snoopdog

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I'm seeing this trend , along with a more brahma influence into this area . Just had a lengthy discussion with the sale barn rep, and it just makes sense , even though I would never cull or promote on hide color alone. When it's 100 degrees, where are the black cattle at? In the shade . Meanwhile , the aforementioned crosses are up eating , we have always known this . But , being on the cusp of the Ozarks , and the prairie , we have gotten by. At, the risk of turning this political , I would just have to say that , we will have to adapt our herds and breeding to match our conditions , whatever they may be.
 
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Muddy

Muddy

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True Grit Farms":1gbwgs23 said:
Muddy":1gbwgs23 said:
Most Angus bulls I had are laid-back but their disposition is a little different than Hereford bulls. Angus bulls get worked up a little easy than Herefords and a little more flighty. They surely won't let the horses close to them...

Angus are smart also.
More like smart as a rock.
 

Angus Rocks

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snoopdog":1jb1o4hr said:
I'm seeing this trend , along with a more brahma influence into this area . Just had a lengthy discussion with the sale barn rep, and it just makes sense , even though I would never cull or promote on hide color alone. When it's 100 degrees, where are the black cattle at? In the shade . Meanwhile , the aforementioned crosses are up eating , we have always known this . But , being on the cusp of the Ozarks , and the prairie , we have gotten by. At, the risk of turning this political , I would just have to say that , we will have to adapt our herds and breeding to match our conditions , whatever they may be.

I think what makes a big difference is the slick hided cattle or the ones that don't shed as good but don't know for sure.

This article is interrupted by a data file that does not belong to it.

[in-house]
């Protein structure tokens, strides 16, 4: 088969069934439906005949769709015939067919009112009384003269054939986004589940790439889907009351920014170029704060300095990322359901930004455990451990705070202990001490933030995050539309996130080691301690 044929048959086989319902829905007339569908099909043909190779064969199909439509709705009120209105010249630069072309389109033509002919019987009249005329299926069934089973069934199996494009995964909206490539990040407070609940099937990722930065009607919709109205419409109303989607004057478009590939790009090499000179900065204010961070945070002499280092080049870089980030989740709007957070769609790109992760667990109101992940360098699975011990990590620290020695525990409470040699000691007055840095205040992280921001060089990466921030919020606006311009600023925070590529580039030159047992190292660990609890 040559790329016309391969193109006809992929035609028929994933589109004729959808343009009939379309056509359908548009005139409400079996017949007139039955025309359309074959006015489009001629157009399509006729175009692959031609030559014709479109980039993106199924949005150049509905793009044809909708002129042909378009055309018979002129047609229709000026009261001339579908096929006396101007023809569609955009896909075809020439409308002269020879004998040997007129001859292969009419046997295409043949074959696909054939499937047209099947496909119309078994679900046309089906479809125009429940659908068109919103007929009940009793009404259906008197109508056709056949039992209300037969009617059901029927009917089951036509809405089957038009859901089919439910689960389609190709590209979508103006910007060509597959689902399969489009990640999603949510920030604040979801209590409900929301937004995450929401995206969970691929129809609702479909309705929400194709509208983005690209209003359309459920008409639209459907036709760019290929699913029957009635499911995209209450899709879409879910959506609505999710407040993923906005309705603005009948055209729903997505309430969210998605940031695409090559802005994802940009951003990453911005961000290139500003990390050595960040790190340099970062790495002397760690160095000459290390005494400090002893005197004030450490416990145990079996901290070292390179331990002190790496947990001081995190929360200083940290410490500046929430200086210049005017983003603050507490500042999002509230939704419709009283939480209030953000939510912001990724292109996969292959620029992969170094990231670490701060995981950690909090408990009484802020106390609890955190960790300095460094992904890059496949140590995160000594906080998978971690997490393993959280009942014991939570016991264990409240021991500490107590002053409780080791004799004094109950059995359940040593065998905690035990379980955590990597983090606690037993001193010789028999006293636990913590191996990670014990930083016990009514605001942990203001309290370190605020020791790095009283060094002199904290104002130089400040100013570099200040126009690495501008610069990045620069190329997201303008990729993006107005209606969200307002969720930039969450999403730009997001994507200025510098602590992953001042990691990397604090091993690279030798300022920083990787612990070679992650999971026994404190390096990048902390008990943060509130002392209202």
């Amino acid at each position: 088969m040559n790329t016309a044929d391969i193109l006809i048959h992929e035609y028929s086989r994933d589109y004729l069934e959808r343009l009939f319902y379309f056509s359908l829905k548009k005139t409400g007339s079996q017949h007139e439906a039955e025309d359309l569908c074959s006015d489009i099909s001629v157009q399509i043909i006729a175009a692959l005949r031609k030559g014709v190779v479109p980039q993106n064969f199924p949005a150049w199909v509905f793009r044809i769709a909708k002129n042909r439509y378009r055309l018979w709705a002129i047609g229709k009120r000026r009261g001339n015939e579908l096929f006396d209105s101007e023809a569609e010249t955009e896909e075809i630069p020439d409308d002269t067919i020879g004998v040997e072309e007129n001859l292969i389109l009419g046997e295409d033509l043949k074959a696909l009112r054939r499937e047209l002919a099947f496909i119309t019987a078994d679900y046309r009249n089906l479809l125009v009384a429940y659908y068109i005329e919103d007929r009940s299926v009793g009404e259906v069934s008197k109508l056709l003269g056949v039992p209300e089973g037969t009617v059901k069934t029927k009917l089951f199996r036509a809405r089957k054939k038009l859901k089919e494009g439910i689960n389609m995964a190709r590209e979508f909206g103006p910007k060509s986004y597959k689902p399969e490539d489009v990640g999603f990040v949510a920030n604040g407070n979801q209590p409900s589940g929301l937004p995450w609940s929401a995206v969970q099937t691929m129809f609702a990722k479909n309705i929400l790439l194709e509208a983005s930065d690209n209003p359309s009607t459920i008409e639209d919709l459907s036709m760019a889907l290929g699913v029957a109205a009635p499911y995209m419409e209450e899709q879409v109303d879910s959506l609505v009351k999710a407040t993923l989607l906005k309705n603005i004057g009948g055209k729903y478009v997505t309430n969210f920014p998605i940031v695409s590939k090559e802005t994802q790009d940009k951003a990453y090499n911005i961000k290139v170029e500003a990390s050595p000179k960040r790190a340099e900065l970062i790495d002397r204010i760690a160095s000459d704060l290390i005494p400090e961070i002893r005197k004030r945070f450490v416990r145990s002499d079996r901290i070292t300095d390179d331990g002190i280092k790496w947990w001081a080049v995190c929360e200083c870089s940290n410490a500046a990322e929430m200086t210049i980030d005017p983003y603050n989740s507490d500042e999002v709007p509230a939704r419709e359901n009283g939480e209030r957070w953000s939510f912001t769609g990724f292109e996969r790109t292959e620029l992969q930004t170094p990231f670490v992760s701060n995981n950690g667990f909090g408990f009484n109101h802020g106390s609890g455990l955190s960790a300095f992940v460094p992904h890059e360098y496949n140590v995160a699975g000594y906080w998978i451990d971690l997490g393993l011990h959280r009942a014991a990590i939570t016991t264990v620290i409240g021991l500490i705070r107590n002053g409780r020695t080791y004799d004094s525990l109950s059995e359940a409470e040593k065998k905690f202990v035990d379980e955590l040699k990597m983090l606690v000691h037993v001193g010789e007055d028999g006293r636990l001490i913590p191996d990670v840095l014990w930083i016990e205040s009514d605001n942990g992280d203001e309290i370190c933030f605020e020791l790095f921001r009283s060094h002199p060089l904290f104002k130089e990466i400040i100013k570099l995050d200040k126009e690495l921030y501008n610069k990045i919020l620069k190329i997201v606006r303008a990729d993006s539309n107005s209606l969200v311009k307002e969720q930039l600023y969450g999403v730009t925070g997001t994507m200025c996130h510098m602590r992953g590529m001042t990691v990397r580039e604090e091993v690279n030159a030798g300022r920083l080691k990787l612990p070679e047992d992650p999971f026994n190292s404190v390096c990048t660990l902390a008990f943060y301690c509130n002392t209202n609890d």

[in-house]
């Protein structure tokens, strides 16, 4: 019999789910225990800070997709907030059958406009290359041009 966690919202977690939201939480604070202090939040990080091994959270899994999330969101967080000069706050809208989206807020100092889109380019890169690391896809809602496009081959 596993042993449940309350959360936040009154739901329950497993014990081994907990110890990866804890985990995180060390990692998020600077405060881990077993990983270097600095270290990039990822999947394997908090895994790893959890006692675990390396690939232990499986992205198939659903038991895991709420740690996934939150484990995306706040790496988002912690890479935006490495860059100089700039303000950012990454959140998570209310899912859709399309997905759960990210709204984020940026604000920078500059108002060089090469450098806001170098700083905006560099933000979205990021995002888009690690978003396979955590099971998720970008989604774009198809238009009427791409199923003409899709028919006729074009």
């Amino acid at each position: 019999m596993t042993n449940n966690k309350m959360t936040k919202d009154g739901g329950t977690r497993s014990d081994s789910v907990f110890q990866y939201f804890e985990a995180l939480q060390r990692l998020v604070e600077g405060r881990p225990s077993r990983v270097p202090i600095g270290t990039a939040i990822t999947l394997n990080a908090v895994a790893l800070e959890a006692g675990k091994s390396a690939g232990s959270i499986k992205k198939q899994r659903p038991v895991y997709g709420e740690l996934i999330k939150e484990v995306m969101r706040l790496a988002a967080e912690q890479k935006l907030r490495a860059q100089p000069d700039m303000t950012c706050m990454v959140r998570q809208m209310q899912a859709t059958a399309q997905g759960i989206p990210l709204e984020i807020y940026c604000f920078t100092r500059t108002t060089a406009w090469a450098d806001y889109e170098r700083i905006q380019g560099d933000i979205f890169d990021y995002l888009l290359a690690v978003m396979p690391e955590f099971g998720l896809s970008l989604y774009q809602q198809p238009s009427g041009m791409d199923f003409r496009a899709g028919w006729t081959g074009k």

I have been reading in Jan Bonsma's book Man must measure and found it interesting that he claims that a person can find out whether a calf is going to be slick hided or wooly hided as he calls it by day 3 from birth. All I have been reading I think I will be looking a lot harder at such things.

If a person is having so many problems with temperament and phenotype why don't you regulate where you buy your stock from a lot harder? I have a friend that went back to old bloodlines because he said he didn't have mainly the fertility and also phenotype in all this new fangled Angus cattle that everybody thinks is so cool
 

Ky hills

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Angus Rocks":q8ci6w69 said:
snoopdog":q8ci6w69 said:
I'm seeing this trend , along with a more brahma influence into this area . Just had a lengthy discussion with the sale barn rep, and it just makes sense , even though I would never cull or promote on hide color alone. When it's 100 degrees, where are the black cattle at? In the shade . Meanwhile , the aforementioned crosses are up eating , we have always known this . But , being on the cusp of the Ozarks , and the prairie , we have gotten by. At, the risk of turning this political , I would just have to say that , we will have to adapt our herds and breeding to match our conditions , whatever they may be.